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Date of Award

2015

Document Type

Thesis: EWU Only

Department

Physical Education, Health and Recreation

Abstract

"Much research has reported that female collegiate athletes eat poorly. The purpose of this study was to (1) investigate if there was a difference in macronutrient intake between collegiate female soccer players based on the intervention of registered dietician facilitated nutritional sessions and (2) investigate the athlete's nutritional intake in comparison to AMDR and relative macronutrient recommendations. Female players were recruited from two collegiate soccer teams and placed in either the experimental group or the control group. The intervention was given to the experimental group and was administered by a registered dietician. The participants recorded their nutrient intake on a mobile application, MyFitnessPal[trademark] every day of the week for six weeks. Repeated measures analysis of variance was ran to determine the any difference between the two groups over time for the macronutrients investigated. There was no significant difference was found between the groups and carbohydrates (F(2,38) = 3.049, p=.06), protein (F(2,39) = .921, p=.408), and fat (F(2,44) = 1.209, p=.313). Further investigation into the data showed in reference to the AMDR the participants fell within their recommended ranges; carbohydrates 45-65%, protein10-35% and fat 20-35%. However, their caloric intake overall fell below 2,100 calories on average. The participant's data was investigated in reference to their relative nutrient recommendations and results showed none of the participants met their recommendations for carbohydrates (7-10g/kg) and 27% met their recommendations for protein (1.2-1.4g/kg). Therefore, although there was no significant support that the registered dietician had an effect on the nutrient intake of the participants, results do show support for the current literature that articulates the insufficient nutritional intake of female collegiate athletes"--Leaf iv.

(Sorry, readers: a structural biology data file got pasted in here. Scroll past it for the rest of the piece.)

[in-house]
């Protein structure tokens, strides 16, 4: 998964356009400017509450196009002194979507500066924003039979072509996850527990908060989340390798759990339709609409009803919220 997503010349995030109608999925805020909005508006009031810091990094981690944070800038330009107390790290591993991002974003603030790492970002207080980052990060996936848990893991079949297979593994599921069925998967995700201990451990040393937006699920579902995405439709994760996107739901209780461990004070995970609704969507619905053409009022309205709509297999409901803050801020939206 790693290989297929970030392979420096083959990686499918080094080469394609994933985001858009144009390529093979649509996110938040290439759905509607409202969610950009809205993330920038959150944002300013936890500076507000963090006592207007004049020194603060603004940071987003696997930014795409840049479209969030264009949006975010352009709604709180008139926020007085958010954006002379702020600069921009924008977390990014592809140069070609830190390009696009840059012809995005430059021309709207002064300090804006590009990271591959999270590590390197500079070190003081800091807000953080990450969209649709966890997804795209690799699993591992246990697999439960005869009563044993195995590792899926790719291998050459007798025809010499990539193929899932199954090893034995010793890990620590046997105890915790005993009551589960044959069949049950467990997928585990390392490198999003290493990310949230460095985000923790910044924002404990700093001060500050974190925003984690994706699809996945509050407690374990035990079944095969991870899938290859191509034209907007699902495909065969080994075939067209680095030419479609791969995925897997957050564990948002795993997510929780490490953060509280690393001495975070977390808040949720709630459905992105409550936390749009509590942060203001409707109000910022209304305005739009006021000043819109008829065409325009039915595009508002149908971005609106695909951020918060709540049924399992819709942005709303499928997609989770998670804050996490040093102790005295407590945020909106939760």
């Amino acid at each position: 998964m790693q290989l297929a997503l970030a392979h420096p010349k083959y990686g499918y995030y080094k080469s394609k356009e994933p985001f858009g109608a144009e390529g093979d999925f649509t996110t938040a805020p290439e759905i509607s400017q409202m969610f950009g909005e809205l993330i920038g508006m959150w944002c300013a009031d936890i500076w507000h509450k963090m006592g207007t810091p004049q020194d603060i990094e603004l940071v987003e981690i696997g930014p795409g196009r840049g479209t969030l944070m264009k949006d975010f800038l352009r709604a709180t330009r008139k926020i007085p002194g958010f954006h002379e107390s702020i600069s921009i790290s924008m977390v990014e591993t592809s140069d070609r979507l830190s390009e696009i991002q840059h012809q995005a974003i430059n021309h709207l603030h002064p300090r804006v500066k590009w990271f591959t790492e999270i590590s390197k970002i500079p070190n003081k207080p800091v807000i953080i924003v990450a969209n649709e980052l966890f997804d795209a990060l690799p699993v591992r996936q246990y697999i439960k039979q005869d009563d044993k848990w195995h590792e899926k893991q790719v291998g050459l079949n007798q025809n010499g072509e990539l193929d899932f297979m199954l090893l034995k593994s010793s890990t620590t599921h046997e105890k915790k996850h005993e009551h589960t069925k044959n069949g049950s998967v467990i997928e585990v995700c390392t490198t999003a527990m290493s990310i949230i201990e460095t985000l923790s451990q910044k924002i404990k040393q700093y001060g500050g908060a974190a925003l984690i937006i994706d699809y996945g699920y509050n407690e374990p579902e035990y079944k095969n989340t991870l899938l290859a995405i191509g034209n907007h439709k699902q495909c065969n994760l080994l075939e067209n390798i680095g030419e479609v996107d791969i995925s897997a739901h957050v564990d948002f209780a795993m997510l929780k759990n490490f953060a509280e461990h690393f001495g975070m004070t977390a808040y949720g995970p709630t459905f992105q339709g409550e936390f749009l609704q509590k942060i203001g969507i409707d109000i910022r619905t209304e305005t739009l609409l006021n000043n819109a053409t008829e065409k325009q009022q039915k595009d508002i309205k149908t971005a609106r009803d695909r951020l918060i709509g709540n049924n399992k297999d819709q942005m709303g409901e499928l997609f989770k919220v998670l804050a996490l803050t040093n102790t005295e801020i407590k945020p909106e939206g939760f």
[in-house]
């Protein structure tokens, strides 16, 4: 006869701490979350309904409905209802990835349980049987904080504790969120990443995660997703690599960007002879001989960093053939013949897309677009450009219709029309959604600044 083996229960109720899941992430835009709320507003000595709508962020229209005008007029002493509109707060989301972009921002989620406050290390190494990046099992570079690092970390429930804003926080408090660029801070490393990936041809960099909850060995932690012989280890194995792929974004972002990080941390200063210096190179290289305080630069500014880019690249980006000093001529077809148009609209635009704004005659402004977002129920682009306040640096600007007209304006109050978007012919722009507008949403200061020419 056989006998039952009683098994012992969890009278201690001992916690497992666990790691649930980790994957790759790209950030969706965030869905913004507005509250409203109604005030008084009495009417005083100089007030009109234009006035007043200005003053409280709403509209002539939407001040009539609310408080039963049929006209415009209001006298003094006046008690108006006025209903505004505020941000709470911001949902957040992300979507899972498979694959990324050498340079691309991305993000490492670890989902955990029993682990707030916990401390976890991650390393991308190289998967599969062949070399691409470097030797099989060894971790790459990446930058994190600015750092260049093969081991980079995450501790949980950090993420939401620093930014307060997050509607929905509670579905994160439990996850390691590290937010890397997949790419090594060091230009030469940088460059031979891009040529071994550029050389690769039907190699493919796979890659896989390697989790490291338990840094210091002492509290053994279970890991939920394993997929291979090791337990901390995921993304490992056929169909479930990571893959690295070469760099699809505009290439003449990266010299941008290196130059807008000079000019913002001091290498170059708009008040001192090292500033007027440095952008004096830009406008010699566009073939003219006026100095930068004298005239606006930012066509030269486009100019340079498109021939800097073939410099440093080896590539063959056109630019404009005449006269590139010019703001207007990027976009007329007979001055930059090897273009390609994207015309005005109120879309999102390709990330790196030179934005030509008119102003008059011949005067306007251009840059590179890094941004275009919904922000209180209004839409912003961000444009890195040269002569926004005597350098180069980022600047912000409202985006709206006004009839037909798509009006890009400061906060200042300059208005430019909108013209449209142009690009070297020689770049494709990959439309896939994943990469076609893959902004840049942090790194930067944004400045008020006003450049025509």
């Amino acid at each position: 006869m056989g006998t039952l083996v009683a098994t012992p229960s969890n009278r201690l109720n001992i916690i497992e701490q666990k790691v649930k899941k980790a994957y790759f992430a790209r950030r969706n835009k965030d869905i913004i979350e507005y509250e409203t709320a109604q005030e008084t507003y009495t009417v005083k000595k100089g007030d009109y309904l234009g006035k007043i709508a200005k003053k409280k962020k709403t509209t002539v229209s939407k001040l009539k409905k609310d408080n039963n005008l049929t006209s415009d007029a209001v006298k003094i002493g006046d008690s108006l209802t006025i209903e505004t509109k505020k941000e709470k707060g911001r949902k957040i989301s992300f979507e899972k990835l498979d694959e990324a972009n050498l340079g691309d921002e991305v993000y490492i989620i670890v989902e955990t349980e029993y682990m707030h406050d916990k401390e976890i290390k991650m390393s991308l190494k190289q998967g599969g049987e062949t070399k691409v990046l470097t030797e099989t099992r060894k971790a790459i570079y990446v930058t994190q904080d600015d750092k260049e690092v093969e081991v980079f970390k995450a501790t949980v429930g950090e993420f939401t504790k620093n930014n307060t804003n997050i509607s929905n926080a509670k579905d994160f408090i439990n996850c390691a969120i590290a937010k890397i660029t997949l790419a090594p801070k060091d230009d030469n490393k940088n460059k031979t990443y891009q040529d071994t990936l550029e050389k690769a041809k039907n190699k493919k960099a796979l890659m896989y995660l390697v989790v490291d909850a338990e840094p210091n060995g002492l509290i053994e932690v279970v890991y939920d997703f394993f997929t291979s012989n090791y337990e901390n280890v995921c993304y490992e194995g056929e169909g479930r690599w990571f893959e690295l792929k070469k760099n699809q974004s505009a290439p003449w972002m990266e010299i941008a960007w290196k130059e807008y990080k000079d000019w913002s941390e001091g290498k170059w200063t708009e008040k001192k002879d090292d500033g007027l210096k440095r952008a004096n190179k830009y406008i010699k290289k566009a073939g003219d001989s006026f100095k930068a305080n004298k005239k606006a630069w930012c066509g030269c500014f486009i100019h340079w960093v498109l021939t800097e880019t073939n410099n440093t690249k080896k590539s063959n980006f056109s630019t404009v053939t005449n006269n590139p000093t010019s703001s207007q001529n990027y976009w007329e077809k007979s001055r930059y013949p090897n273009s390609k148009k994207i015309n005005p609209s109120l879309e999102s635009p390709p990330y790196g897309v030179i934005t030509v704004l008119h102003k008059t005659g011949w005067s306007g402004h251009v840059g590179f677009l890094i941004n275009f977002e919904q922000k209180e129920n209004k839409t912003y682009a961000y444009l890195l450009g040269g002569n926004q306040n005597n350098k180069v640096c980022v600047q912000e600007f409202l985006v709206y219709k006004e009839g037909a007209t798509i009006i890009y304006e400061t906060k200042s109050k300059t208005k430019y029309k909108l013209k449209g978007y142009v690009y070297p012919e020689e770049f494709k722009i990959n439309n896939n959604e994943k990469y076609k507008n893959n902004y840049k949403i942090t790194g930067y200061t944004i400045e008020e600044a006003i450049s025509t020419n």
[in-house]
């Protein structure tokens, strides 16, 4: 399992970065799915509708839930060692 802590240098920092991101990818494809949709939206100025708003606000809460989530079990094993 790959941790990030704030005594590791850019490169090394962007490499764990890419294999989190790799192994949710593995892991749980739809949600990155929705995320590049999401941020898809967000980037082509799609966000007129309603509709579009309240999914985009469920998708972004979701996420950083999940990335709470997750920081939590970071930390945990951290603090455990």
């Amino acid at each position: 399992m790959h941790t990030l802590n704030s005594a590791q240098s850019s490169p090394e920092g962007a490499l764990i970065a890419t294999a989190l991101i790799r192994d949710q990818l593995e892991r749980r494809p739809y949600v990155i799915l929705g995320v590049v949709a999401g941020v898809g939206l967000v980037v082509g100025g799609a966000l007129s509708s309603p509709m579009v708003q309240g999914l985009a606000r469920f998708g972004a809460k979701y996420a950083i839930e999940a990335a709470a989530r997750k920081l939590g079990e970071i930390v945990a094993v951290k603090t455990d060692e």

Creative Commons License

Creative Commons Attribution-Noncommercial-No Derivative Works 4.0 License
This work is licensed under a Creative Commons Attribution-Noncommercial-No Derivative Works 4.0 License.

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